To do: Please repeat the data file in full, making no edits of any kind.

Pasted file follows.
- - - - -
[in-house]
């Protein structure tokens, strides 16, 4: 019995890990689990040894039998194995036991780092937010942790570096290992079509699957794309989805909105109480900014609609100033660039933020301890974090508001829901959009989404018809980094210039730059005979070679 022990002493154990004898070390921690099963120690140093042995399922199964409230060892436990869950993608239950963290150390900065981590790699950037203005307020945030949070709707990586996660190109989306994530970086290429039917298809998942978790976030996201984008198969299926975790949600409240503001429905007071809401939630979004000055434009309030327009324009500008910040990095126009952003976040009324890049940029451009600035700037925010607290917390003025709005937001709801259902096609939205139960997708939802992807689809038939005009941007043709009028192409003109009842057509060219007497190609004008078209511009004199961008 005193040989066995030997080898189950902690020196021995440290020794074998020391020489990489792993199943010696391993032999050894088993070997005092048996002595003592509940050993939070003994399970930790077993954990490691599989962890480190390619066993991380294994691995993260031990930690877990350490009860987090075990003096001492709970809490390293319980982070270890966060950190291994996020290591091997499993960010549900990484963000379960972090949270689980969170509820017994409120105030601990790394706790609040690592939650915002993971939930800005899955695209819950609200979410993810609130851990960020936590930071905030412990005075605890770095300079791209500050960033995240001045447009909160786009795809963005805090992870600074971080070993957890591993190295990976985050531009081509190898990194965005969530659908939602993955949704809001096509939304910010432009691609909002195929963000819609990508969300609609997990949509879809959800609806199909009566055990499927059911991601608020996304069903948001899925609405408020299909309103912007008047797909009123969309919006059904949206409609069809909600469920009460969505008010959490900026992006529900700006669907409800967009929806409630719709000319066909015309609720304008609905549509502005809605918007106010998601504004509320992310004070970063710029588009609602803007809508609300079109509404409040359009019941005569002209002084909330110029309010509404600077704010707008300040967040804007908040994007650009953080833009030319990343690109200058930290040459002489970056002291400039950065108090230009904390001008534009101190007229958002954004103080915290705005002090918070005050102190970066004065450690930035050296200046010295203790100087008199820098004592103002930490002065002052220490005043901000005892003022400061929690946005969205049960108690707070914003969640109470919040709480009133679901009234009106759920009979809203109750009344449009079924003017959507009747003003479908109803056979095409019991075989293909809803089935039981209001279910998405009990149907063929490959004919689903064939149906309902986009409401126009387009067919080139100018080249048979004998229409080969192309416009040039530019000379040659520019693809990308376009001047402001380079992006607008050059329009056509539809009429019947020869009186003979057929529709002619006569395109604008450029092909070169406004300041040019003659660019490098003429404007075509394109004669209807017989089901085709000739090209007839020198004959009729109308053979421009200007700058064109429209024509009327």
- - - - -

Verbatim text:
[in-house]
């Protein structure tokens, strides 16, 4: 019995890990689990040894039998194995036991780092937010942790570096290992079509699957794309989805909105109480900014609609100033660039933020301890974090508001829901959009989404018809980094210039730059005979070679 022990002493154990004898070390921690099963120690140093042995399922199964409230060892436990869950993608239950963290150390900065981590790699950037203005307020945030949070709707990586996660190109989306994530970086290429039917298809998942978790976030996201984008198969299926975790949600409240503001429905007071809401939630979004000055434009309030327009324009500008910040990095126009952003976040009324890049940029451009600035700037925010607290917390003025709005937001709801259902096609939205139960997708939802992807689809038939005009941007043709009028192409003109009842057509060219007497190609004008078209511009004199961008 005193040989066995030997080898189950902690020196021995440290020794074998020391020489990489792993199943010696391993032999050894088993070997005092048996002595003592509940050993939070003994399970930790077993954990490691599989962890480190390619066993991380294994691995993260031990930690877990350490009860987090075990003096001492709970809490390293319980982070270890966060950190291994996020290591091997499993960010549900990484963000379960972090949270689980969170509820017994409120105030601990790394706790609040690592939650915002993971939930800005899955695209819950609200979410993810609130851990960020936590930071905030412990005075605890770095300079791209500050960033995240001045447009909160786009795809963005805090992870600074971080070993957890591993190295990976985050531009081509190898990194965005969530659908939602993955949704809001096509939304910010432009691609909002195929963000819609990508969300609609997990949509879809959800609806199909009566055990499927059911991601608020996304069903948001899925609405408020299909309103912007008047797909009123969309919006059904949206409609069809909600469920009460969505008010959490900026992006529900700006669907409800967009929806409630719709000319066909015309609720304008609905549509502005809605918007106010998601504004509320992310004070970063710029588009609602803007809508609300079109509404409040359009019941005569002209002084909330110029309010509404600077704010707008300040967040804007908040994007650009953080833009030319990343690109200058930290040459002489970056002291400039950065108090230009904390001008534009101190007229958002954004103080915290705005002090918070005050102190970066004065450690930035050296200046010295203790100087008199820098004592103002930490002065002052220490005043901000005892003022400061929690946005969205049960108690707070914003969640109470919040709480009133679901009234009106759920009979809203109750009344449009079924003017959507009747003003479908109803056979095409019991075989293909809803089935039981209001279910998405009990149907063929490959004919689903064939149906309902986009409401126009387009067919080139100018080249048979004998229409080969192309416009040039530019000379040659520019693809990308376009001047402001380079992006607008050059329009056509539809009429019947020869009186003979057929529709002619006569395109604008450029092909070169406004300041040019003659660019490098003429404007075509394109004669209807017989089901085709000739090209007839020198004959009729109308053979421009200007700058064109429209024509009327």